For many people, running one marathon is a lifetime’s achievement. However, one Runner’s World forumite has set the bar considerably higher. The challenge for Selina Da Silva (aka Shades) was to complete the agonising Brathay 10 in 10 Challenge – 10 marathons in 10 consecutive days – as she attempted to become the first woman to have achieved this monumental feat.
Many of you will already know Shades as an active, much-admired and long-standing RW forumite. You may even be following her marathon training programme. A veteran of 181 marathons – 40 of which have been ultras – she is certainly no stranger to endurance events and the physical and mental commitment that goes with them.
Why would she put herself through this? "I thought it was a shame that no woman had completed the challenge," says Shades. "I wanted to show that women can do it as well as men."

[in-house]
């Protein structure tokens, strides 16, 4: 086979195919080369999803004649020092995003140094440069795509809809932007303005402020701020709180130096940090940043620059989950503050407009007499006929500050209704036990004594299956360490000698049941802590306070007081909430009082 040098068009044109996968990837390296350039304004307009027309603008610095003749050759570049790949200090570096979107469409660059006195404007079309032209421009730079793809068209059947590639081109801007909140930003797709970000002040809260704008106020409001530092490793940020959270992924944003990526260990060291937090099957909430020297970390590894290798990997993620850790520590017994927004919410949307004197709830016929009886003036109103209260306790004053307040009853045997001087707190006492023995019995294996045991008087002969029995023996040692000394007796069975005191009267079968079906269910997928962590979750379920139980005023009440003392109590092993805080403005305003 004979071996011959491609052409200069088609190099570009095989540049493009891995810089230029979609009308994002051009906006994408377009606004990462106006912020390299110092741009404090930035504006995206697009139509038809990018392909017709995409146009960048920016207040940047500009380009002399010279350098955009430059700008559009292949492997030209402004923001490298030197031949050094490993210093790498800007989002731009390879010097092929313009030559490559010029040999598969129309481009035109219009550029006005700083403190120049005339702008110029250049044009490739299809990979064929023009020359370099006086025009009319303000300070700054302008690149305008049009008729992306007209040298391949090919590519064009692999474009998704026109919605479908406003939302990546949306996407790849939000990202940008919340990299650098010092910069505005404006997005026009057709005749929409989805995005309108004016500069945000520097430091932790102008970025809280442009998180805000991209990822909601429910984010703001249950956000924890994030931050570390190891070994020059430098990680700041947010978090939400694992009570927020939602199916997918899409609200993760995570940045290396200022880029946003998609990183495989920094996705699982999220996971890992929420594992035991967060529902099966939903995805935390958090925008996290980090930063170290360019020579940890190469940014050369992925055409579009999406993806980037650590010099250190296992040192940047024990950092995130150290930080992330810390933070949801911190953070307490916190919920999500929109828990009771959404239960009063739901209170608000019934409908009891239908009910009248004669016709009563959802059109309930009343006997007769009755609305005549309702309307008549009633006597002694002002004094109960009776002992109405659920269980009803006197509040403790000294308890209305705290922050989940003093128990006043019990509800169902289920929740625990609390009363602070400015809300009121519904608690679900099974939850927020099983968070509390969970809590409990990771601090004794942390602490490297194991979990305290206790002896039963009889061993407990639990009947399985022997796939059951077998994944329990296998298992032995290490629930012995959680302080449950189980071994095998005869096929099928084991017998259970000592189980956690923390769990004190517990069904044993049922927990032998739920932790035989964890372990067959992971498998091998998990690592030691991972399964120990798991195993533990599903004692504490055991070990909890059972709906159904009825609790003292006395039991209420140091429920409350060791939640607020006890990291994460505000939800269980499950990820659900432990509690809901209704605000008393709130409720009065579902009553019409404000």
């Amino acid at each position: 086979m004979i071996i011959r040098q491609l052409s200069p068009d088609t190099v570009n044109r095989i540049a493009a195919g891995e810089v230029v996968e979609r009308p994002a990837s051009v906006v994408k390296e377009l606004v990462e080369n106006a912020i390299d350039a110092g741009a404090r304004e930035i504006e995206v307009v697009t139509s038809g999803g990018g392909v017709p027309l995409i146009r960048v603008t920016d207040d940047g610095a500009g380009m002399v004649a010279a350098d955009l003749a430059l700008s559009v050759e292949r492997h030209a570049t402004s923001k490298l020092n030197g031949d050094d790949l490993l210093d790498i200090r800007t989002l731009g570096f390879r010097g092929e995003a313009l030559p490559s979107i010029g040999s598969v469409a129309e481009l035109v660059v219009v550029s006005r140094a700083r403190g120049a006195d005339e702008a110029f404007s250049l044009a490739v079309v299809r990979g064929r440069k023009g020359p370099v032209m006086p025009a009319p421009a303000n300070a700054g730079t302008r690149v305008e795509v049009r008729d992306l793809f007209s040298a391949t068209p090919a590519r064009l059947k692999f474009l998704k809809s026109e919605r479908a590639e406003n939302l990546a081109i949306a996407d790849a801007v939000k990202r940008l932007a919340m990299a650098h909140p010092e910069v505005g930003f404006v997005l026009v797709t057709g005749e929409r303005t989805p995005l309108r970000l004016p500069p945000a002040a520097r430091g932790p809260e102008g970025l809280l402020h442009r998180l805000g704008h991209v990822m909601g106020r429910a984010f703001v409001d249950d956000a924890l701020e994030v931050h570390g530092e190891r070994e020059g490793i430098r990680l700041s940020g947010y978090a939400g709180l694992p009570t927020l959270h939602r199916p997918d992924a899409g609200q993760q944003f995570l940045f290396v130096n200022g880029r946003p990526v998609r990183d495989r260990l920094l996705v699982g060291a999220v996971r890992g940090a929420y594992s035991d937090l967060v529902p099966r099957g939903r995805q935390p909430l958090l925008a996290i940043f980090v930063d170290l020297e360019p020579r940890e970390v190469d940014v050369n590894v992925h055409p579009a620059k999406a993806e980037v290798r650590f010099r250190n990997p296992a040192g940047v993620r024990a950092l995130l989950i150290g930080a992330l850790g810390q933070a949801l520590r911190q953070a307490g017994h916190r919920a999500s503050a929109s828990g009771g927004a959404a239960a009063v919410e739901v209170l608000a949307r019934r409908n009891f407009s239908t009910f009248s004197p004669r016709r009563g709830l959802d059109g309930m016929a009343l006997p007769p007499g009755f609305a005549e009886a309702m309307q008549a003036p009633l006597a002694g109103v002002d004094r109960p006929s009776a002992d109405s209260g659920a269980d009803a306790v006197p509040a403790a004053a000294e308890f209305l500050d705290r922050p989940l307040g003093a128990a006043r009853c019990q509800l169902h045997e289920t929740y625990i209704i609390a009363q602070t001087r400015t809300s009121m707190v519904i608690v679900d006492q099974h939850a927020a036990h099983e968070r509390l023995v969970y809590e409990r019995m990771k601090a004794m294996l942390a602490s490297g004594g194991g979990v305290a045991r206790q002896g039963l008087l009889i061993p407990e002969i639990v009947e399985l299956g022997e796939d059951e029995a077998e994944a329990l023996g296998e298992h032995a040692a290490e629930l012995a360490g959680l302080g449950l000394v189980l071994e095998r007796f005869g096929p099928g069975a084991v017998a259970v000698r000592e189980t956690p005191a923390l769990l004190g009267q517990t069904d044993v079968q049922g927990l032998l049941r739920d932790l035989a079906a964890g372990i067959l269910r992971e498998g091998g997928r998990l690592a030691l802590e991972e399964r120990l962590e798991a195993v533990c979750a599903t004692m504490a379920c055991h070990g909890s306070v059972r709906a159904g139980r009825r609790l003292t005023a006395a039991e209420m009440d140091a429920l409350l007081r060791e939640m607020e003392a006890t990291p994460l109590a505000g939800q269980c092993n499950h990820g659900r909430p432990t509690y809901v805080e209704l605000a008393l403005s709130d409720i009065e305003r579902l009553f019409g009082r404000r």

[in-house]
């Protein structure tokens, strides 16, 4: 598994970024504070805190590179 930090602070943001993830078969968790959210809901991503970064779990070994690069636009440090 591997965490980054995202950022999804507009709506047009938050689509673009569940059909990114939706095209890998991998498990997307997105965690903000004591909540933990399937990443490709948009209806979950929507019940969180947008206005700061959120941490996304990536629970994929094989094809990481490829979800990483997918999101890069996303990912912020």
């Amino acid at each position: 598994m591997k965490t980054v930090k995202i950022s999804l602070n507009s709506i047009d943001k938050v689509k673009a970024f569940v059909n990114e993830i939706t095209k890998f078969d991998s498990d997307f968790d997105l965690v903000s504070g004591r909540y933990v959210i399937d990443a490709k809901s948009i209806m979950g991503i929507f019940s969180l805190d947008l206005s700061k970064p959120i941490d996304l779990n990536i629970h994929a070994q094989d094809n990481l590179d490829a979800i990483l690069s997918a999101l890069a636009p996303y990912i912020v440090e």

The 10 in 10 team
On May 8 she arrived with 10 other competitors at Brathay Hall near Ambleside, Cumbria, home of the Brathay Hall Trust and the Brathay 10 in 10 Challenge.
Together, the three female and eight male competitors lived in the Lodge on the Brathay Estate for the duration of the challenge. In such close proximity, you would be forgiven for expecting tempers to fray occasionally.
"It was fantastic how well we bonded and supported each other. We were a real team. Sometimes during the challenge we were so tired we couldn’t be bothered to eat, but that fact that we all ate together meant we knew when someone was missing a meal."